Universitatea „Alexandru Ioan Cuza“ din Iaşi, Facultatea de Filosofie şi Ştiinţe Social-Politice “Alexandru Ioan Cuza” University of Iasi, Faculty of Philosophy
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7 / 2012
Purgatorio 28-33: Matelda
In Purgatorio, Canto 28, Dante meets the beautiful Matelda. The feeling the poet gets is strange and hard to explain. It is not about veneration, even though Matelda does take Virgil’s place and becomes the guide of the pilgrim in Eden, but of a feeling that is almost erotic in nature. The poet describes the woman’s beauty in pagan terms: she is being compared to the nymphs, Venera or Proserpina. But is it truly an erotic love? Some experts strongly disagree with this assumption. Dante cannot feel passion. Others consider that the tercets that speak of Matelda, do not have a literal meaning, but an allegoric one. Lastly, some are of the opinion that Matelda portrays a real person, and they allude to St. Matilda in the Christian calendar. It is wrong to make these kind of assumptions. Matelda is Matelda (a being made out of words) and not the lyrical image of some historical characters. Therefore, which is the simplest interpretation of the poet’s meeting with Matilda in the terrestrial paradise? The following study offers an answer.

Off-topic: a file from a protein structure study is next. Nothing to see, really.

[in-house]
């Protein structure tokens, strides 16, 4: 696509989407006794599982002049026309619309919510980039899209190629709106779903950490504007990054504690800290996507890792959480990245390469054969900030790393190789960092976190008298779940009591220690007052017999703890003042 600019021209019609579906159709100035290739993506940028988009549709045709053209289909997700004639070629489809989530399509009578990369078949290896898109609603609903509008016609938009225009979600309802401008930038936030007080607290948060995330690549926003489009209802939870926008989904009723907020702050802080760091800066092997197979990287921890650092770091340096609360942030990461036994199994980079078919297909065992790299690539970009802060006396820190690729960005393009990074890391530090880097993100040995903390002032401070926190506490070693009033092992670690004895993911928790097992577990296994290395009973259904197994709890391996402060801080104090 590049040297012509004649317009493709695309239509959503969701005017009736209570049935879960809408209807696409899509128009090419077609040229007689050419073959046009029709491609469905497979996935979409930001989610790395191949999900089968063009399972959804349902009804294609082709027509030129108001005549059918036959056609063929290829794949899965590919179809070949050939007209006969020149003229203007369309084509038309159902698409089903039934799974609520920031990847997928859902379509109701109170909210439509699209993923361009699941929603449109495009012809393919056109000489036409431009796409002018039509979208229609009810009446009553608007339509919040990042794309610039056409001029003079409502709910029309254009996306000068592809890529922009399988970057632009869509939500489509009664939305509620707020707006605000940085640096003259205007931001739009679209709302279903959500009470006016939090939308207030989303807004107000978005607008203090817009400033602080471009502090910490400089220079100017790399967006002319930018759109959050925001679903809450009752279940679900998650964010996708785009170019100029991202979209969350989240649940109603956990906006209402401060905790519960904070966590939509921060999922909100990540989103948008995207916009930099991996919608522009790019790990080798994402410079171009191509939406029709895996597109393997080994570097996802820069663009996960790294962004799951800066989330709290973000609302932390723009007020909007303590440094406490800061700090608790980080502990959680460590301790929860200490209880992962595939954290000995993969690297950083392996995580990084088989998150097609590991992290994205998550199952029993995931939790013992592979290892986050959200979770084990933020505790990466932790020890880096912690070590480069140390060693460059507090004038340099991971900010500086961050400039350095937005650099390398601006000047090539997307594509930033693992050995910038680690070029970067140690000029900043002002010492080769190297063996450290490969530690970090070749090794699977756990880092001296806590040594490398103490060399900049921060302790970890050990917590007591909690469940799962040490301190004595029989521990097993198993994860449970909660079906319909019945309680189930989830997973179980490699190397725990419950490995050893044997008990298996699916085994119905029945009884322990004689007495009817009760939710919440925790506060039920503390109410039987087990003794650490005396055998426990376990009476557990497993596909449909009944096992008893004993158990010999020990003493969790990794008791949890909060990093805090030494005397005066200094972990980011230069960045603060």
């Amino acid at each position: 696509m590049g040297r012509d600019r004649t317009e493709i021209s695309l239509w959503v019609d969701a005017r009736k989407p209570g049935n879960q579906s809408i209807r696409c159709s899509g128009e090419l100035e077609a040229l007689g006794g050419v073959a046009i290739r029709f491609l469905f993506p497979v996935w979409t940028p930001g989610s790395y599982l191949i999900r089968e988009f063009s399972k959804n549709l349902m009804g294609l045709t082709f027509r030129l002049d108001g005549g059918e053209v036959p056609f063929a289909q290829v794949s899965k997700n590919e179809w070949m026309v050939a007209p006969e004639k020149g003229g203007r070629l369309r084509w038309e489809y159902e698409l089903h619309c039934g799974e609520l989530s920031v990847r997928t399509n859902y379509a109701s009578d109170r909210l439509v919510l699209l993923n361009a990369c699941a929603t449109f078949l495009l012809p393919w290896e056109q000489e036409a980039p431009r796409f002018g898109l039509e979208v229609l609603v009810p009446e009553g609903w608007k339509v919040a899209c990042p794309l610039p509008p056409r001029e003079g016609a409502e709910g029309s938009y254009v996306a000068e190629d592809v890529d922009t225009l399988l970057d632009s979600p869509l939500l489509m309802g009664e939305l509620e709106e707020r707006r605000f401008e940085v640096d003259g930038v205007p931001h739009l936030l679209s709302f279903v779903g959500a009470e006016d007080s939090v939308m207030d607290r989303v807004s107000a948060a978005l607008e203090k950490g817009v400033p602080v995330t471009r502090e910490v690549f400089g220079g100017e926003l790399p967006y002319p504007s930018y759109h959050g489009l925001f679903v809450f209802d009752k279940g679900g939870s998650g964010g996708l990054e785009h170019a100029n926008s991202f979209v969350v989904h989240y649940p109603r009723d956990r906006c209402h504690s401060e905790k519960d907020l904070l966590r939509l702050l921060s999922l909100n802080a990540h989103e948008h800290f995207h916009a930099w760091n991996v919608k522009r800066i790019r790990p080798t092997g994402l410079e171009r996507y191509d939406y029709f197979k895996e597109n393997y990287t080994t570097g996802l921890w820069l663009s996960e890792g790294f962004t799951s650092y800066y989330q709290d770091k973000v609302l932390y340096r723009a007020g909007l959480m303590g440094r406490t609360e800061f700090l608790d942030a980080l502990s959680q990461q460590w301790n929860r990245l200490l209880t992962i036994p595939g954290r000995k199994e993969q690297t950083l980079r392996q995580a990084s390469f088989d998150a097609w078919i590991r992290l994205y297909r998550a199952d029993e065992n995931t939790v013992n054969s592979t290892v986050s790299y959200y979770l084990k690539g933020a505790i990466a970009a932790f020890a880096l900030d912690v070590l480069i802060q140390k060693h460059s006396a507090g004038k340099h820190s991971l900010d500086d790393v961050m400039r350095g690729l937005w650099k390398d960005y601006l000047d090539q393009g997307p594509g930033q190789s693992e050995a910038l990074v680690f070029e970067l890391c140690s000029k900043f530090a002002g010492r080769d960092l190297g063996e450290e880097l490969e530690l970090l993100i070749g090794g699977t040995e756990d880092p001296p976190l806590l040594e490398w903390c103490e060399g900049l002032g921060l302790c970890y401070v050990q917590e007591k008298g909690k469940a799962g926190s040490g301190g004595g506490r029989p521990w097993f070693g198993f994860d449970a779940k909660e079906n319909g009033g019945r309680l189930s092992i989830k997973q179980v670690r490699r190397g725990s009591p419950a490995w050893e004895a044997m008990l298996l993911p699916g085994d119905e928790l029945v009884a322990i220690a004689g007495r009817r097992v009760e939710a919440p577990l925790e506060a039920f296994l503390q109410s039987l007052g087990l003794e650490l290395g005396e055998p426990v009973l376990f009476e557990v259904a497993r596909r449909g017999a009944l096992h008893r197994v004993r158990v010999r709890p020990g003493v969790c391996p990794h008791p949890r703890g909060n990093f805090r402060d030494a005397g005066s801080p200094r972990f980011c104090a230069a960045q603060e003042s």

Keywords: hermeneutics, principle of simplicity, alegoric interpretation, literal interpretation
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